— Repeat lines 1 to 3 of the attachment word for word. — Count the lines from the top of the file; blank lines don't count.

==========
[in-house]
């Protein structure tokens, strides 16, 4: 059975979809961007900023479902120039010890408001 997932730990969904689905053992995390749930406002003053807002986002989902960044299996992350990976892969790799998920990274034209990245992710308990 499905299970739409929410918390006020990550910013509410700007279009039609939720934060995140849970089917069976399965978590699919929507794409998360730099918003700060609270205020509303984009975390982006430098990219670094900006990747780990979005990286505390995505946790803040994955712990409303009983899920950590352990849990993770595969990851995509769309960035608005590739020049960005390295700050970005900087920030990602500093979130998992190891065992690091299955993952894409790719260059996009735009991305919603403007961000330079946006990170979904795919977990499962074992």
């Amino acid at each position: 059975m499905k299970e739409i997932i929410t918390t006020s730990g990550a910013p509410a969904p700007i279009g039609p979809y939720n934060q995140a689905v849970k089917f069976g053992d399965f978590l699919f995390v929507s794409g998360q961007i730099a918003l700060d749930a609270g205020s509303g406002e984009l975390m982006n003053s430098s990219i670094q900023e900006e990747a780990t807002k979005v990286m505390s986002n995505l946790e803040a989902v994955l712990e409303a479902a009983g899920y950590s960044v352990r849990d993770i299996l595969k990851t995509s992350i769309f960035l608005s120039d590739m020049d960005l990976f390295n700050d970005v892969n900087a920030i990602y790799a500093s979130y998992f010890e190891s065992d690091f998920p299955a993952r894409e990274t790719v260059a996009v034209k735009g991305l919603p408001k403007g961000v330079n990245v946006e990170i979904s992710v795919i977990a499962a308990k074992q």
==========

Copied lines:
[in-house]
């Protein structure tokens, strides 16, 4: 059975979809961007900023479902120039010890408001 997932730990969904689905053992995390749930406002003053807002986002989902960044299996992350990976892969790799998920990274034209990245992710308990 499905299970739409929410918390006020990550910013509410700007279009039609939720934060995140849970089917069976399965978590699919929507794409998360730099918003700060609270205020509303984009975390982006430098990219670094900006990747780990979005990286505390995505946790803040994955712990409303009983899920950590352990849990993770595969990851995509769309960035608005590739020049960005390295700050970005900087920030990602500093979130998992190891065992690091299955993952894409790719260059996009735009991305919603403007961000330079946006990170979904795919977990499962074992």
């Amino acid at each position: 059975m499905k299970e739409i997932i929410t918390t006020s730990g990550a910013p509410a969904p700007i279009g039609p979809y939720n934060q995140a689905v849970k089917f069976g053992d399965f978590l699919f995390v929507s794409g998360q961007i730099a918003l700060d749930a609270g205020s509303g406002e984009l975390m982006n003053s430098s990219i670094q900023e900006e990747a780990t807002k979005v990286m505390s986002n995505l946790e803040a989902v994955l712990e409303a479902a009983g899920y950590s960044v352990r849990d993770i299996l595969k990851t995509s992350i769309f960035l608005s120039d590739m020049d960005l990976f390295n700050d970005v892969n900087a920030i990602y790799a500093s979130y998992f010890e190891s065992d690091f998920p299955a993952r894409e990274t790719v260059a996009v034209k735009g991305l919603p408001k403007g961000v330079n990245v946006e990170i979904s992710v795919i977990a499962a308990k074992q």